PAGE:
The following tables present the amounts that are recorded in the Company’s financial statements (in thousands):

Undesignated Derivative Instruments Classified as Assets (Liabilities):

 

                           For the period
ended
 
               Fair Market Value     QTD Gain (Loss)  

Derivative Type

   Quantity    Maturity
Dates
   Current
Portion
    Long-Term
Portion
    Recognized
into Income
 

March 31, 2015

            

Interest rate swaps

   6    6/30/2030    $ (3,310   $ (674   $ (3,104

Interest rate cap

   1    12/31/2024      —          384        32   

Energy derivative

   1    4/30/2019      18,931        48,516        2,972   

Foreign currency forward contracts

   7    Various
through
1/31/2017
     327        304        631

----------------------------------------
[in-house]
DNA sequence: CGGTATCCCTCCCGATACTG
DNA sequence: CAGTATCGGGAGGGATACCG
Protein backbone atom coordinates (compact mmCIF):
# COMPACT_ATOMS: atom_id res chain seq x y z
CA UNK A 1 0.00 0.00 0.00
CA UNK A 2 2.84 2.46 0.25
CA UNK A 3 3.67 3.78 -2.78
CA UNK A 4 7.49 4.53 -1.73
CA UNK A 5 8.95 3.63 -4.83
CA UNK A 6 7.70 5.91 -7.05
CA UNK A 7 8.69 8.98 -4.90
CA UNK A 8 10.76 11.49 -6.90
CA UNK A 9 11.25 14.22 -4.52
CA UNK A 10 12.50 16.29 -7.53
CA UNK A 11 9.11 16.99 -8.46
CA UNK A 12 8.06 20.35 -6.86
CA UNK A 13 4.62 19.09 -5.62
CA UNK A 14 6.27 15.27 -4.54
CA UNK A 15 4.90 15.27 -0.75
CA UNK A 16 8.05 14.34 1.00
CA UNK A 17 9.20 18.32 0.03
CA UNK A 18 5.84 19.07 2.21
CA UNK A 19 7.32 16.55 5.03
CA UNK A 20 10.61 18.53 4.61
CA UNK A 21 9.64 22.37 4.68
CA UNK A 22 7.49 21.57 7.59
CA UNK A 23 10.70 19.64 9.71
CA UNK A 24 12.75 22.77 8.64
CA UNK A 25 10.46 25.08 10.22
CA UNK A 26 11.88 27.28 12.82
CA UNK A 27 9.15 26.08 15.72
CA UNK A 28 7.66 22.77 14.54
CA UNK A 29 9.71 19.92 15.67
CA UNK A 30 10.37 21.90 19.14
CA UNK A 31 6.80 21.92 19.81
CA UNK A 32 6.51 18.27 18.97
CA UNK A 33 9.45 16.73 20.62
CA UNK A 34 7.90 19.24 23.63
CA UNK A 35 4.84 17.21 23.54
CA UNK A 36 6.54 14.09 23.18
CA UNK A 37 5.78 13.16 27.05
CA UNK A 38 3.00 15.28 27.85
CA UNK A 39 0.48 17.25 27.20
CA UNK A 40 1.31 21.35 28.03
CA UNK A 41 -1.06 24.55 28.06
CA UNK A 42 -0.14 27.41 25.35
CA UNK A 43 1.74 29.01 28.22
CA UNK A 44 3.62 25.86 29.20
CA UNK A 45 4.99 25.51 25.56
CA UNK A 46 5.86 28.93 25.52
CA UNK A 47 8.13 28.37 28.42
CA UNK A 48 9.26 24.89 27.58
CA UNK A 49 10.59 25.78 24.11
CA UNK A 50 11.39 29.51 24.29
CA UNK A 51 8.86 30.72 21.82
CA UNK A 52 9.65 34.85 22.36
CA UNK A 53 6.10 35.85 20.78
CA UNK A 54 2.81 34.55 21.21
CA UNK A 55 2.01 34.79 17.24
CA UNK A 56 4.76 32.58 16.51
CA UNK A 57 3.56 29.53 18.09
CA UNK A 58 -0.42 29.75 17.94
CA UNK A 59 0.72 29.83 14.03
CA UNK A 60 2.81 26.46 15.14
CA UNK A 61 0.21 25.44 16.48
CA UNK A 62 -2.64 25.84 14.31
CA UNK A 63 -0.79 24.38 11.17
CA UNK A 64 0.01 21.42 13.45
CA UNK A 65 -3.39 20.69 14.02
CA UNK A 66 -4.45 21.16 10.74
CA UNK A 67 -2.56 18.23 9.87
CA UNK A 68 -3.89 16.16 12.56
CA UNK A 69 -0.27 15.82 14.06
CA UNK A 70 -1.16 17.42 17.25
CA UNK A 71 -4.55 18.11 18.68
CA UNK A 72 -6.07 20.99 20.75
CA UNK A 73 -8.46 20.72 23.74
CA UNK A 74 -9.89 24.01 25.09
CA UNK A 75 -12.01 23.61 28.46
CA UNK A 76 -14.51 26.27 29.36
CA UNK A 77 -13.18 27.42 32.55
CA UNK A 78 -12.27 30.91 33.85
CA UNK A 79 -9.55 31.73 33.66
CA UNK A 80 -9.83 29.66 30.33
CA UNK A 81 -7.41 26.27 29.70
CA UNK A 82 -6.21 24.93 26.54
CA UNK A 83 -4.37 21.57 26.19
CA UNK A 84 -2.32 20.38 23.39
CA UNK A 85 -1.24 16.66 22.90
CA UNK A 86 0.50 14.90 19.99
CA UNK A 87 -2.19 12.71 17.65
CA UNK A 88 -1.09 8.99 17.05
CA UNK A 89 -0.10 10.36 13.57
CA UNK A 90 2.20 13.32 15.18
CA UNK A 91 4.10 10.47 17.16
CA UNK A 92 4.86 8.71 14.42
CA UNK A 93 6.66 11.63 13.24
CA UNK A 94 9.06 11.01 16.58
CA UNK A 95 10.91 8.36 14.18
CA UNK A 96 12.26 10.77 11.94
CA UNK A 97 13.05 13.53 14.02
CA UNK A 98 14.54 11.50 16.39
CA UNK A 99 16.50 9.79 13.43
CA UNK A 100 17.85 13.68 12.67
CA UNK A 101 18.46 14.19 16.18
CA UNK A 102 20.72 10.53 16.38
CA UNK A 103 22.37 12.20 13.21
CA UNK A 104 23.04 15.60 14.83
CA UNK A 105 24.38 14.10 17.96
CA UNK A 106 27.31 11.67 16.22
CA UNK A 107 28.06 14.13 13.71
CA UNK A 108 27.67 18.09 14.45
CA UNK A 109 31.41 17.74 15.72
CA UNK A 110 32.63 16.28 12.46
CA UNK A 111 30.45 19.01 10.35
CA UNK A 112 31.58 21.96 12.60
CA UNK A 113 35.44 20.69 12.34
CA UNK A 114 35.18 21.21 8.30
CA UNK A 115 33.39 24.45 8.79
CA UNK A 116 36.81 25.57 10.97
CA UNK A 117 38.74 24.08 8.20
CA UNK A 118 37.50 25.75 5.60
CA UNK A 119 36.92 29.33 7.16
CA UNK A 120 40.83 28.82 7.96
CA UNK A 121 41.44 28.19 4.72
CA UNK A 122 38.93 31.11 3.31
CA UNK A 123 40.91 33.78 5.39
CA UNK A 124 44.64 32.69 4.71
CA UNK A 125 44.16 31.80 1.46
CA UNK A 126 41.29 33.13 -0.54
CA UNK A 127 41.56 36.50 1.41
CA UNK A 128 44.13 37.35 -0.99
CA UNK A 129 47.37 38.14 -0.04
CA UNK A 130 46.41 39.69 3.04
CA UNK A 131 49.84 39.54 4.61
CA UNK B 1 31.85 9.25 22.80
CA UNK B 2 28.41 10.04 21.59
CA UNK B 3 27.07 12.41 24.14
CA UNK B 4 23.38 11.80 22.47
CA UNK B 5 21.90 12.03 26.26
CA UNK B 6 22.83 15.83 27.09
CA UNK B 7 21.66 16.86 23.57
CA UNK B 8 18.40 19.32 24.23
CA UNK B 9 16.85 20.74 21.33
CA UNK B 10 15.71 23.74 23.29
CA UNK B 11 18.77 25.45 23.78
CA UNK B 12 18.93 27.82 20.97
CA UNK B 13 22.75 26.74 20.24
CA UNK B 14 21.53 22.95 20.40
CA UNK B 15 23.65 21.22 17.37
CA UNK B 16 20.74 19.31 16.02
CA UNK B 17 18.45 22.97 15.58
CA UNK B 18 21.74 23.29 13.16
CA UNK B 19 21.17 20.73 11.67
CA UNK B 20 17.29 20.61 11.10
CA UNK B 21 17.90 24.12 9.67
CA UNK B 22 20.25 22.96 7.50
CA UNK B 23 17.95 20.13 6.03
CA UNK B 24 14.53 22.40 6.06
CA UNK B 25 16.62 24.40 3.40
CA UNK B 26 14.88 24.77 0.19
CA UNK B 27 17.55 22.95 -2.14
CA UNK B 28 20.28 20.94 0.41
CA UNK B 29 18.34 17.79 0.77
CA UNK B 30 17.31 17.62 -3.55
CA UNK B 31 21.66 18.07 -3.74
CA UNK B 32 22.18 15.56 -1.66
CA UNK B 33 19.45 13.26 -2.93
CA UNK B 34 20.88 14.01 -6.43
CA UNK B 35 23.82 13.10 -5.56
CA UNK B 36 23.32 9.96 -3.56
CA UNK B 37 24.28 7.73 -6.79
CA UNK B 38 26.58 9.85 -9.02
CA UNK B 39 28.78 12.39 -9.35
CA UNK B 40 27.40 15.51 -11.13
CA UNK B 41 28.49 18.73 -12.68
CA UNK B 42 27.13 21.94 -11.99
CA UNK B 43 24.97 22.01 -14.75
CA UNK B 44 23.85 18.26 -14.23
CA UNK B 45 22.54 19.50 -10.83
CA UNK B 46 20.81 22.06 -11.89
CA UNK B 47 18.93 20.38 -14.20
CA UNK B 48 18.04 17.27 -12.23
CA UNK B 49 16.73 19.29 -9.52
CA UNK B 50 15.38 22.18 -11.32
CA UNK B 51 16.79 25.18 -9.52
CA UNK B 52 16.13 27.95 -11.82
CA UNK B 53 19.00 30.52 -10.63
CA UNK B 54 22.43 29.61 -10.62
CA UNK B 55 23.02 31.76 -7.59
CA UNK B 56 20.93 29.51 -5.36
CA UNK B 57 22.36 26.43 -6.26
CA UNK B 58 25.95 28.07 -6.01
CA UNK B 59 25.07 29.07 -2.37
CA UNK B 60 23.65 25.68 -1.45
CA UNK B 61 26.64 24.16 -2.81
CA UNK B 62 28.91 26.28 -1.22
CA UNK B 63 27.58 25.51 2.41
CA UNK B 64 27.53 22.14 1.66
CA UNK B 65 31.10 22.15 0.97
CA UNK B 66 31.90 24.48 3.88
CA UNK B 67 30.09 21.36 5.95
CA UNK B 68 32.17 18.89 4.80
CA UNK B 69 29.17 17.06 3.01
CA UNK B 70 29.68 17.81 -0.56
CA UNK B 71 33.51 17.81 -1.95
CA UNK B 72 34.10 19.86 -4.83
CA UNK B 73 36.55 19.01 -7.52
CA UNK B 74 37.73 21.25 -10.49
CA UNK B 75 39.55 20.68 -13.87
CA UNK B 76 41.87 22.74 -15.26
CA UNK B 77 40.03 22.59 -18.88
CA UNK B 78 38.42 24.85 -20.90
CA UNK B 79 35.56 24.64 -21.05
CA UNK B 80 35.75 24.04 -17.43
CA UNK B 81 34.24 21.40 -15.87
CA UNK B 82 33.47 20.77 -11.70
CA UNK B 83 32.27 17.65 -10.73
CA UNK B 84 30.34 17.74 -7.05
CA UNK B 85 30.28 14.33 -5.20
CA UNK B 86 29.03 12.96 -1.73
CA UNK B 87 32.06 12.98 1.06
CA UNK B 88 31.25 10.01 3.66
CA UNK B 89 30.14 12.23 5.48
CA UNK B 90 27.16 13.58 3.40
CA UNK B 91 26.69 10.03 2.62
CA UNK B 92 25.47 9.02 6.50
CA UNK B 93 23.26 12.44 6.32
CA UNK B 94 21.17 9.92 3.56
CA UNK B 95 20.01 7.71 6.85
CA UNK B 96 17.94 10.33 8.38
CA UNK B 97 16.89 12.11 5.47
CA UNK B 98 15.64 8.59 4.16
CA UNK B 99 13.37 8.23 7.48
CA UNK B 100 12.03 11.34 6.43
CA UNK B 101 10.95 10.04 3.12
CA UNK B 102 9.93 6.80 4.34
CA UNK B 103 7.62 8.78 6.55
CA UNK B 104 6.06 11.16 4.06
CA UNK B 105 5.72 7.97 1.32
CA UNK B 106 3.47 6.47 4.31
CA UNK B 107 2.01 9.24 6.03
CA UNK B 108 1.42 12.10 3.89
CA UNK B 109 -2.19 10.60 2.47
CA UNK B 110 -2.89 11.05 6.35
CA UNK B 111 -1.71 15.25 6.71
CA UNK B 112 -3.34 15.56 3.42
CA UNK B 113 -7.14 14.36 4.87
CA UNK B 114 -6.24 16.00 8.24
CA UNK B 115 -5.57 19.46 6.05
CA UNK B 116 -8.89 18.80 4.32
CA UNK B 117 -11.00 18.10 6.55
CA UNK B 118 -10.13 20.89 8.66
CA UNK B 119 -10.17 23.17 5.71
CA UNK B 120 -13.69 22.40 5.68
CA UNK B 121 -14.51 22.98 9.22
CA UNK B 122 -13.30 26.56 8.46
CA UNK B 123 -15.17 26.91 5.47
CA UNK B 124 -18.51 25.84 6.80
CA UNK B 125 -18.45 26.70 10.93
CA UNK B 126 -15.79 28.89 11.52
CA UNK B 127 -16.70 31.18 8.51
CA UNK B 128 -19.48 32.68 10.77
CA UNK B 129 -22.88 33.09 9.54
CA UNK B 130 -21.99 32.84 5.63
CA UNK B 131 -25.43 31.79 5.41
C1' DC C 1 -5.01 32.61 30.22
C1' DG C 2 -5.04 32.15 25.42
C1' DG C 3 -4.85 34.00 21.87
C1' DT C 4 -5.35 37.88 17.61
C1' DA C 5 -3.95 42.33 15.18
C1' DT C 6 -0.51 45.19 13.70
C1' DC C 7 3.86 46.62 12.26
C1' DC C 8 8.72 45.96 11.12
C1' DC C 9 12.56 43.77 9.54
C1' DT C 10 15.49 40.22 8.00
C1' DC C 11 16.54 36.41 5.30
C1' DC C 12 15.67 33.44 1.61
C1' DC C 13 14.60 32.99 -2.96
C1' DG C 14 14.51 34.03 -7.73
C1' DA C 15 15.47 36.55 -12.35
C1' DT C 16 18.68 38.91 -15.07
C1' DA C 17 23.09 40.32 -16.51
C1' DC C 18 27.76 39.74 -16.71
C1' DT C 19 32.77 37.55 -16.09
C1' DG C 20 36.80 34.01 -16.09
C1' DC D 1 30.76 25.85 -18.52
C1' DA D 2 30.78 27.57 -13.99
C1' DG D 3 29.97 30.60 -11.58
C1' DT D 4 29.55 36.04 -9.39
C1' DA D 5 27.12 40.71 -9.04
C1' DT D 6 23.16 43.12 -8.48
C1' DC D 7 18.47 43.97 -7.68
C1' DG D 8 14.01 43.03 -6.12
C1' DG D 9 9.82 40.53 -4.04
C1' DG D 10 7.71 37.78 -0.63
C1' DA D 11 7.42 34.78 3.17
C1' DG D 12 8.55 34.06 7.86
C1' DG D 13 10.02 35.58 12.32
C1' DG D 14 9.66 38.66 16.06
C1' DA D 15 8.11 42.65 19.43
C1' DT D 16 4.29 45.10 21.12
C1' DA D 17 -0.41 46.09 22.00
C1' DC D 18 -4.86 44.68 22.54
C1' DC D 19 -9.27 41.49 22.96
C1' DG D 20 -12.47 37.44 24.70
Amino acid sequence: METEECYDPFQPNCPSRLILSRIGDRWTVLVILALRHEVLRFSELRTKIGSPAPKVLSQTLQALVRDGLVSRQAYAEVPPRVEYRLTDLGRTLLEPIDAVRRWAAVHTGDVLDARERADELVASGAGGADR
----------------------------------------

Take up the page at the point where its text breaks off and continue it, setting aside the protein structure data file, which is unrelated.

$ 15,948    $ 48,530    $ 531   
        

 

 

   

 

 

   

 

 

 

December 31, 2014

Interest rate swaps

6 6/30/2030 $ (3,403 $ 2,523    $ (5,040

Interest rate cap

1 12/31/2024   —        352      (29

Energy derivative

1 4/30/2019   18,506      45,969      7,265   
        

 

 

   

 

 

   

 

 

 
$ 15,103    $ 48,844    $ 2,196   
        

 

 

   

 

 

   

 

 

 

March 31, 2014

Interest rate swaps

6 6/30/2030 $ (3,916 $ 10,826    $ (3,549

Interest rate cap

1 12/31/2024   —        507      (174

Energy derivative

1 4/30/2019   11,906      48,714      (7,733
        

 

 

   

 

 

   

 

 

 
$ 7,990    $ 60,047    $ (11,456
        

 

 

   

 

 

   

 

 

 
Designated Derivative Instruments Classified as Assets (Liabilities):   
                           For the period
ended